drank Lu Shan Yun Wu by Tealyra
1045 tasting notes

Alright, I’m still finishing up some of last year’s green teas. I finished the last of a pouch of this tea a couple days ago, sketched out some notes, and then forgot to review it. Overall, I found this to be a rock solid green tea.

I gongfued this one. After a very quick (on/off) rinse to wake up the leaves, I steeped 6 grams of loose tea leaves in 4 ounces of 175 F water for 5 seconds. This was followed by 13 subsequent infusions. Steep times for these infusions were 7 seconds, 10 seconds, 15 seconds, 20 seconds, 25 seconds, 30 seconds, 40 seconds, 50 seconds, 1 minute, 1 minute 15 seconds, 1 minute 30 seconds, 2 minutes, and 3 minutes.

Prior to the rinse, the dry tea leaves produced aromas of nuts, grass, and honey. The rinse brought out impressions of asparagus and bamboo shoots. I also thought I could detect a subtle underlying maltiness. The first proper infusion produced hints of cream and fruit. In the mouth, the liquor was grassy and vegetal, but also nutty and sweet. Grass, hay, chestnut, and honey balanced by extremely subtle asparagus, malt, and cream notes seemed to be what struck me. Subsequent infusions introduced ever so slightly more pronounced creaminess and maltiness alongside stronger asparagus notes. The bamboo shoot flavors emerged in the mouth as well, though they remained rather elusive, more in the background than anywhere else. I also noted additional aromas and flavors of hazelnut, pecan, minerals, green apple, cantaloupe, honeydew, oats, and spinach at various points. The later infusions were mostly about mineral, chestnut, oat, malt, grass, dew, nectar, spinach, and asparagus aromas and flavors, while subtle melon, hay, honey, and bamboo impressions lurked in the background.

This was an intriguing green tea. I rather adored the honey sweetness and the pronounced nuttiness. I also appreciated the fact that it appeared to have lost little, if anything, in storage. It challenged me as well. The sweetness somewhat disguised the tea’s other characteristics, making it rather difficult for me to pick out aromas and flavors. I got as close as I could, but kind of doubt I was entirely successful. In the end, this was a fun tea, but I do not think I would want to reach for it regularly. Still, I could see people who enjoy sweeter, nuttier green teas being into it.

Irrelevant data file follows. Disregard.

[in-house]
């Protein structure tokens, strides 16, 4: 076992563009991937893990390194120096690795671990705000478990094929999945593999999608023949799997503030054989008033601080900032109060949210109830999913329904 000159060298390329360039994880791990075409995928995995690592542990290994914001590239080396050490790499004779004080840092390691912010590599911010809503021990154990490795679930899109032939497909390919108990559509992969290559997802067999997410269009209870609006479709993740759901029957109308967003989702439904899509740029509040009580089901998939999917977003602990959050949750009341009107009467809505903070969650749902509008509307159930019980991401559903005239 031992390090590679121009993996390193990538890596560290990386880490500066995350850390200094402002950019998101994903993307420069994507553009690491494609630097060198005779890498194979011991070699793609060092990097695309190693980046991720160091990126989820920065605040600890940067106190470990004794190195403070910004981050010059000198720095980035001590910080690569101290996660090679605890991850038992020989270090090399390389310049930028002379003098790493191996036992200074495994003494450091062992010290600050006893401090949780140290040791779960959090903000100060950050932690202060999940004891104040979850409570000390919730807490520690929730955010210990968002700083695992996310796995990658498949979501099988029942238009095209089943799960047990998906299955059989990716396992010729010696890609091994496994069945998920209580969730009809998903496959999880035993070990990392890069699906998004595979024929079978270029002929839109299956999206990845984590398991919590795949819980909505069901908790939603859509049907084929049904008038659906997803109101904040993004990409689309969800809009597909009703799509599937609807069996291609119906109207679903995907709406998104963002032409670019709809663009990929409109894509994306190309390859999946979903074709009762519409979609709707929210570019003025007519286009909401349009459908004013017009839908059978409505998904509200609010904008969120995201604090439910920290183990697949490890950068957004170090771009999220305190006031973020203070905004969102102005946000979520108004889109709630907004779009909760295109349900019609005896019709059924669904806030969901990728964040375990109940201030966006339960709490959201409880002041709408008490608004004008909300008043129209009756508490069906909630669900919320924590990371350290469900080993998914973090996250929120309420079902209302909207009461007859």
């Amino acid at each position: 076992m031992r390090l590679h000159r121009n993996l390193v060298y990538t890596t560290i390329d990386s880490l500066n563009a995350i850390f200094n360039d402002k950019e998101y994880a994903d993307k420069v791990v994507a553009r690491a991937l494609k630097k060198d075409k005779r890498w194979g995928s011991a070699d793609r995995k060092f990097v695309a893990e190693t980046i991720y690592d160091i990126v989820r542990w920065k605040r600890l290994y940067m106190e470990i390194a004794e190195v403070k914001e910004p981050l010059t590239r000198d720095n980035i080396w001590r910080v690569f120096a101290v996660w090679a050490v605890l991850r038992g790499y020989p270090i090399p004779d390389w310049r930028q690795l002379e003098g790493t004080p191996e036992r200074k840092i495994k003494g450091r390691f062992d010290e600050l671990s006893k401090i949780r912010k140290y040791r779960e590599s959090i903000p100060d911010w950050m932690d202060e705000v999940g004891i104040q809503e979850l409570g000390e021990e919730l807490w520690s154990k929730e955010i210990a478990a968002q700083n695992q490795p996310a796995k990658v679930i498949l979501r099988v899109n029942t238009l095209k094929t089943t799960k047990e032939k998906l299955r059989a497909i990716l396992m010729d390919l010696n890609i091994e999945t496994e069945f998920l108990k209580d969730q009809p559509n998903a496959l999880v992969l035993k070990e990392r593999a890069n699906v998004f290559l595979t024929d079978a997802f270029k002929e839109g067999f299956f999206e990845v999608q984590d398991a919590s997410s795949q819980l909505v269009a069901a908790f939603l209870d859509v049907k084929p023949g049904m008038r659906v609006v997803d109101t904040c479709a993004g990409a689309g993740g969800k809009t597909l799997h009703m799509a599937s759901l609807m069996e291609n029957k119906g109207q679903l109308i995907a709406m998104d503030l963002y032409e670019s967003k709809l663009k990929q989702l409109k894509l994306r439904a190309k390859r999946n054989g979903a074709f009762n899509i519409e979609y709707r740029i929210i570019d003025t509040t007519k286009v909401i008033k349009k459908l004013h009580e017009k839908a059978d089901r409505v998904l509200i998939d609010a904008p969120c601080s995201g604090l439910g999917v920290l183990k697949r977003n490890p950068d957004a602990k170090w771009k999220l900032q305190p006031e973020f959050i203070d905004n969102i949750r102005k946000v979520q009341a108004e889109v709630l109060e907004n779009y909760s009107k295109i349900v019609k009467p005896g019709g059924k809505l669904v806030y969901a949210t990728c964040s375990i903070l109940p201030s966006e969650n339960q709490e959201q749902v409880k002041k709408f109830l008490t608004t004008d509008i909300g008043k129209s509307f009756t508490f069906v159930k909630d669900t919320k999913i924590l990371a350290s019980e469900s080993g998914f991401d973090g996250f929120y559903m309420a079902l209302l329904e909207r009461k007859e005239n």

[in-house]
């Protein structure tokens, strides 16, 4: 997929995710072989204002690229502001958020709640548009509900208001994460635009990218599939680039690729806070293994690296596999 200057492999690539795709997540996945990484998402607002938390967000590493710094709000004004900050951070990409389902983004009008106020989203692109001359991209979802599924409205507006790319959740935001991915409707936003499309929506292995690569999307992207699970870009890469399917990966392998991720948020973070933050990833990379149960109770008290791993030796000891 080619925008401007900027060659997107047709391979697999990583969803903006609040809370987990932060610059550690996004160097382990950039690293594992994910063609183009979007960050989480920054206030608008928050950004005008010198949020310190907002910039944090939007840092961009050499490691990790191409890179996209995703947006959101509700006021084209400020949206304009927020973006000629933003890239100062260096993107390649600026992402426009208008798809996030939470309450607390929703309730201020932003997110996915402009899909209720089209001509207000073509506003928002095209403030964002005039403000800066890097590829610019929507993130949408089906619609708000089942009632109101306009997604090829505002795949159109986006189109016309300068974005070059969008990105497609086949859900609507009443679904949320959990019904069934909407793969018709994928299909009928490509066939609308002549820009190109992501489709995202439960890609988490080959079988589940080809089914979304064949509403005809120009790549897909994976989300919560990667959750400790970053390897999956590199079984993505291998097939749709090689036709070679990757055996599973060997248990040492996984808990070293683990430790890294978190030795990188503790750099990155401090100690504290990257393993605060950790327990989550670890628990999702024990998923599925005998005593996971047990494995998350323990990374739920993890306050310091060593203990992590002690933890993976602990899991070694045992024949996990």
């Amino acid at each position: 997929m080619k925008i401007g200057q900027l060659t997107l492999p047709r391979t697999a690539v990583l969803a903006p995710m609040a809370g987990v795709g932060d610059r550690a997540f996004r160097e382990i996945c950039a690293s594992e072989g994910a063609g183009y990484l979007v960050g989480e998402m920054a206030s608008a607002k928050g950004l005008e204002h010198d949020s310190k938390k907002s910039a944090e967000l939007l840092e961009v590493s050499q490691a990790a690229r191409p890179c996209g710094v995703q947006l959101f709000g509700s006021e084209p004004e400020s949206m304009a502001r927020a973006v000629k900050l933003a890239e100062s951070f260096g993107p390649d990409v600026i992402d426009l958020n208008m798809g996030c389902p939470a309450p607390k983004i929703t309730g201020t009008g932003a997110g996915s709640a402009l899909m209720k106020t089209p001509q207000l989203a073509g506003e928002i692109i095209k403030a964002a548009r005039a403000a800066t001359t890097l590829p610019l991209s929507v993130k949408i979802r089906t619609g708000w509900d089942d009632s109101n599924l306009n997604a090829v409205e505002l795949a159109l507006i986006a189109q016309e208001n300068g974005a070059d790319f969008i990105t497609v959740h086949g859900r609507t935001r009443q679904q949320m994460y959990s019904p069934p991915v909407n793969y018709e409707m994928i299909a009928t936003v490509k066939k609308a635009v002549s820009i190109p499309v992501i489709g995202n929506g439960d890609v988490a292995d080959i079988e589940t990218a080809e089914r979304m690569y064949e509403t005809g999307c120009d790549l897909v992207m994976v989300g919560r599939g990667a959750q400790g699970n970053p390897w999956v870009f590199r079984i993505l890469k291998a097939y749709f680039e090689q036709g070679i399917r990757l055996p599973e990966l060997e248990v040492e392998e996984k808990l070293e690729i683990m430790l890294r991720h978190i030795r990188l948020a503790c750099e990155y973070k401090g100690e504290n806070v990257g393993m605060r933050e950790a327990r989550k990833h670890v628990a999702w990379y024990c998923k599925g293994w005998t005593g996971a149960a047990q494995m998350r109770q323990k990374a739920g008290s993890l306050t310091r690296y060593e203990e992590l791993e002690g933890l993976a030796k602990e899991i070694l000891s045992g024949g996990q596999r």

Flavors: Asparagus, Bamboo, Cantaloupe, Chestnut, Cream, Grass, Green Apple, Hay, Hazelnut, Honey, Honeydew, Malt, Nectar, Oats, Pecan, Spinach

175 °F / 79 °C 6 g 4 OZ / 118 ML

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My grading criteria for tea is as follows:

90-100: Exceptional. I love this stuff. If I can get it, I will drink it pretty much every day.

80-89: Very good. I really like this stuff and wouldn’t mind keeping it around for regular consumption.

70-79: Good. I like this stuff, but may or may not reach for it regularly.

60-69: Solid. I rather like this stuff and think it’s a little bit better-than-average. I’ll drink it with no complaints, but am more likely to reach for something I find more enjoyable than revisit it with regularity.

50-59: Average. I find this stuff to be more or less okay, but it is highly doubtful that I will revisit it in the near future if at all.

40-49: A little below average. I don’t really care for this tea and likely won’t have it again.

39 and lower: Varying degrees of yucky.

Don’t be surprised if my average scores are a bit on the high side because I tend to know what I like and what I dislike and will steer clear of teas I am likely to find unappealing.



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